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Stop tax ID theft by applying for special IRS ID number

IP PIN area on Form 1040

Most of us agree that technology has enhanced our lives. It's simplified myriad daily tasks with just a voice command, touch of a device screen or stroke of a keyboard.

It's also made things easier for crooks. Identity theft is a snap when criminals can electronically snag your personal and financial data.

High tech's illicit aspects quickly spread to the tax world. When the Internal Revenue Service shifted to electronic transactions, tax identity thieves slipped through that digital door, stealing taxpayer identities and filing fake returns to collect fraudulent refunds.

Now, though, the IRS is adding an extra electronic lock to that technological entryway.

The federal tax agency is giving every taxpayer nationwide the option to get an Identity Protection Personal Identification Number (IP PIN).

This move, announced today as part of the IRS' and its Security Summit partners' Fifth Annual National Tax Security Awareness Week, allows individuals to be proactive in fighting tax identity theft.

It's value in helping stop ID theft on Form 1040 also earns this expanded IP PIN option a place, albeit on Wednesday, on the Tax Form Tuesday list.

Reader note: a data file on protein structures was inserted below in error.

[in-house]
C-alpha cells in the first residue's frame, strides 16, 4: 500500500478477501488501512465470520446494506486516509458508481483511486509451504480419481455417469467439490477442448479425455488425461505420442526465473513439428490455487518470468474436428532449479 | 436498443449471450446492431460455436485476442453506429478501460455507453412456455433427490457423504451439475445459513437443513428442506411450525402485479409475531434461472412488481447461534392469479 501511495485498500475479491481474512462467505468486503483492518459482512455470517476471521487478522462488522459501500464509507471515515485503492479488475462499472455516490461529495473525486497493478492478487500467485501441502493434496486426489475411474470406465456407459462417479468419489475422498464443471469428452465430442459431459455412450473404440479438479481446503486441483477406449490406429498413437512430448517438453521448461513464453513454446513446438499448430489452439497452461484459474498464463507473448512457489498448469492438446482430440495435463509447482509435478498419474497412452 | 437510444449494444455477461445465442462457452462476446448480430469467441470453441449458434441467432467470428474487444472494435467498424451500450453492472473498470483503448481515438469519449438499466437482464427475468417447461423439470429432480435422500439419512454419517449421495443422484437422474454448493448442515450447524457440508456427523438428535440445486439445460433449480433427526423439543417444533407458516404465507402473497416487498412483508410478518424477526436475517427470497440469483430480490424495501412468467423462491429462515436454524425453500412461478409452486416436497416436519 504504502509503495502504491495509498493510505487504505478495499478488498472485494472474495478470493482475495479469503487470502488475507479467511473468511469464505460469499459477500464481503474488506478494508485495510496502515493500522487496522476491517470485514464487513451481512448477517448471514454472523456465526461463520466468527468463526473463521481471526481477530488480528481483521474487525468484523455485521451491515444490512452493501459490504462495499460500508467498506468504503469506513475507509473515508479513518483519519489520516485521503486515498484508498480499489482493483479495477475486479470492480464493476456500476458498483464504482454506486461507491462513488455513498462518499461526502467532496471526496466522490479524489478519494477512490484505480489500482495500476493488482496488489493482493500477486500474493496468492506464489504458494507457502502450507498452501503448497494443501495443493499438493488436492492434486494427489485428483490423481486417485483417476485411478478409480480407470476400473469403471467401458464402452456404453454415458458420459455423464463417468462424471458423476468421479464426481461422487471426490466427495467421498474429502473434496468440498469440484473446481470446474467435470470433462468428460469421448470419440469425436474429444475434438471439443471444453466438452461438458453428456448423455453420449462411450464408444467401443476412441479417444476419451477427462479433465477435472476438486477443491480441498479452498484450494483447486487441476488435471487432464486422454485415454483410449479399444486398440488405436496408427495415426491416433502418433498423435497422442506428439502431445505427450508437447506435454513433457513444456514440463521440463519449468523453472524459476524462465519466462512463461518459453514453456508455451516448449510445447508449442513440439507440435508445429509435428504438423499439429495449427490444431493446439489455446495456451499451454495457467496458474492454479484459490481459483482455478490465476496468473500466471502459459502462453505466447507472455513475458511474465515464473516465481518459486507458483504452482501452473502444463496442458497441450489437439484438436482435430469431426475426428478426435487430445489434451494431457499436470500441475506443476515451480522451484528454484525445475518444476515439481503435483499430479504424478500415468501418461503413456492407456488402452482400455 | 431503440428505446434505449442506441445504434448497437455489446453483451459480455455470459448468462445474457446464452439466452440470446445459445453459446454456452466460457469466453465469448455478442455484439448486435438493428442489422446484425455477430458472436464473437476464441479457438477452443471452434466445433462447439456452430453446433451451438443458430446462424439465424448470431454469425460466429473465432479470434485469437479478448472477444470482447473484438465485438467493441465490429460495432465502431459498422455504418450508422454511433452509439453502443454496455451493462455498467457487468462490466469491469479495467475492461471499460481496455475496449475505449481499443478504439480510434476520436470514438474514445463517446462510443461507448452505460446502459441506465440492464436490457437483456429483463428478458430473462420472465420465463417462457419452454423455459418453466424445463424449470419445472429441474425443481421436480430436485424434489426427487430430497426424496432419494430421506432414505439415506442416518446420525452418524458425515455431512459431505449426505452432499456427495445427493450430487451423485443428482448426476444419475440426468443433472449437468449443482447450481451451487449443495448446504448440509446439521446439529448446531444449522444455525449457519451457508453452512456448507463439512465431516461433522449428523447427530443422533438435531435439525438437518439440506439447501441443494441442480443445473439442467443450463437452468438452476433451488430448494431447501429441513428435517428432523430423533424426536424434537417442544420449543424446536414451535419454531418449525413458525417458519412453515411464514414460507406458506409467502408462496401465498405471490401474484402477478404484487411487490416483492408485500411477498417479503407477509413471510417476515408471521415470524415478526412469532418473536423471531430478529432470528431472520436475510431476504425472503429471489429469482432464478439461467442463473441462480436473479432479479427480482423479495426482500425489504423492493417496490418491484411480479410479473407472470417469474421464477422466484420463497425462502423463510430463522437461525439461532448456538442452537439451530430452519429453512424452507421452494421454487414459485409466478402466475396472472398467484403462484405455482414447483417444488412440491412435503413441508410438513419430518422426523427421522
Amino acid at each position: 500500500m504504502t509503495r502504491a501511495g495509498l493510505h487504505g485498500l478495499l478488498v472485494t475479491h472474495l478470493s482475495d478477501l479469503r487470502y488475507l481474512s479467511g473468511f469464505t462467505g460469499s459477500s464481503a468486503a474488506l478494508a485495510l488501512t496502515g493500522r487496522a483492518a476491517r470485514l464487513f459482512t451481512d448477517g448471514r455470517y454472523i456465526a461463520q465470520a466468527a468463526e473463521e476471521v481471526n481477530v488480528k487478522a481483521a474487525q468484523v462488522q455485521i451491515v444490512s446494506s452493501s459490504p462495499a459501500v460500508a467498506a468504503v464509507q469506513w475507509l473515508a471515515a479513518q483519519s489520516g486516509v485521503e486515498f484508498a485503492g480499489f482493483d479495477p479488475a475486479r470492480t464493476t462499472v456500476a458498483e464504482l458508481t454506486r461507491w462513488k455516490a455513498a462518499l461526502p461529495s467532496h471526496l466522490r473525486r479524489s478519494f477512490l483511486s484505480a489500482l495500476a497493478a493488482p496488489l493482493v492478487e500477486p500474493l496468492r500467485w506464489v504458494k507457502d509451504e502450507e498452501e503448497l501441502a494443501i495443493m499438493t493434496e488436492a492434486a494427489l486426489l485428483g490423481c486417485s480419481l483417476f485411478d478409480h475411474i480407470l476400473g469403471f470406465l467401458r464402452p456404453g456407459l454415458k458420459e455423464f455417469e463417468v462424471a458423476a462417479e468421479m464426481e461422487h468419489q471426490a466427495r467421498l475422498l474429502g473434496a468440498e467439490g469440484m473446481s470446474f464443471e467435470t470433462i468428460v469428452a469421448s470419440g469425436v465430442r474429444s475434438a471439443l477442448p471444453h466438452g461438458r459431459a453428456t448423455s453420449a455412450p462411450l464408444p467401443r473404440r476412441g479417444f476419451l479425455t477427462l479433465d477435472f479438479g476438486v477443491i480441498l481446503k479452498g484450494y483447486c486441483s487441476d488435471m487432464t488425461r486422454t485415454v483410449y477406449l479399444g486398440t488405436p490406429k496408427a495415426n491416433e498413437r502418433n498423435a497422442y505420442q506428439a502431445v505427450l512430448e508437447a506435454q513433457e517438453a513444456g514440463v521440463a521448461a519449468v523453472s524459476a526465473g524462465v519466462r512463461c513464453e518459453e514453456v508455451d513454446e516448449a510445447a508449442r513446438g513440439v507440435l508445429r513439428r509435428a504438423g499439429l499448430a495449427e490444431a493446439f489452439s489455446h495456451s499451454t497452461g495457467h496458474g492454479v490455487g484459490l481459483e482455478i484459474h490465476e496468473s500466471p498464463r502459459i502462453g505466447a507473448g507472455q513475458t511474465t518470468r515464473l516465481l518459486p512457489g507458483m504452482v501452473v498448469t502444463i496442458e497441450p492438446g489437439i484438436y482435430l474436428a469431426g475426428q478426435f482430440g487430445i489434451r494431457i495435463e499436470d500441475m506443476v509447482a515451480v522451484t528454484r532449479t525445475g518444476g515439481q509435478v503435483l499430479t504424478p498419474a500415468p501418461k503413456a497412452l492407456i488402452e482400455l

IP PIN proves taxpayer identity: The IRS created the IP PIN program to help it determine which filing is real when both legitimate taxpayers and the thieves who stolen their identities both file returns.

Your official six-digit IP PIN, which you enter on your Form 1040, helps the IRS confirm your filing is the true one.

An e-filed return without the correct IP PIN will be rejected. In the case of paper filings, one lacking the proper IP PIN will get extra scrutiny.

IP PIN evolution: When the IRS started issuing IP PINs, it was a way to deal with filings after a false return had been submitted.

But IRS realized that prevention is more effective, for both the agency and taxpayers, than cleaning up after a false return is filed.

So in 2010, the IRS initiated a pilot program that gave IP PINs to a select group of taxpayers who weren't identity theft victims, but who wanted the extra security of using a special identifying number to file their returns.

The first group of optional IP PINs went to folks in Washington, D.C., Florida and Georgia, locations that had high levels of identity theft reports. The preemptive IP PIN program has since been expanded, most recently last October when the numbers were made available to residents in a total of 19 states and the nation's capital.

Come January 2021, this IP PIN opt-in program will be expanded to all taxpayers who can properly verify their identities. The IRS says the online application tool should be operational by the middle of next month.

Who should get added tax security? If you're someone who tends to file later in the filing season, getting an IP PIN is probably a good idea.

Tax crooks try to get their fake filings in early, so they can claim refunds under others' names first. The real filer (and sometimes the IRS, too) doesn't realize a fraudulent return has been filed until weeks or months later when the real taxpayer finally sends in his or her Form 1040.

But when a taxpayer gets an IP PIN, the tax crime is short-circuited. As noted earlier, the form without the security digits associated with your Social Security number is rejected.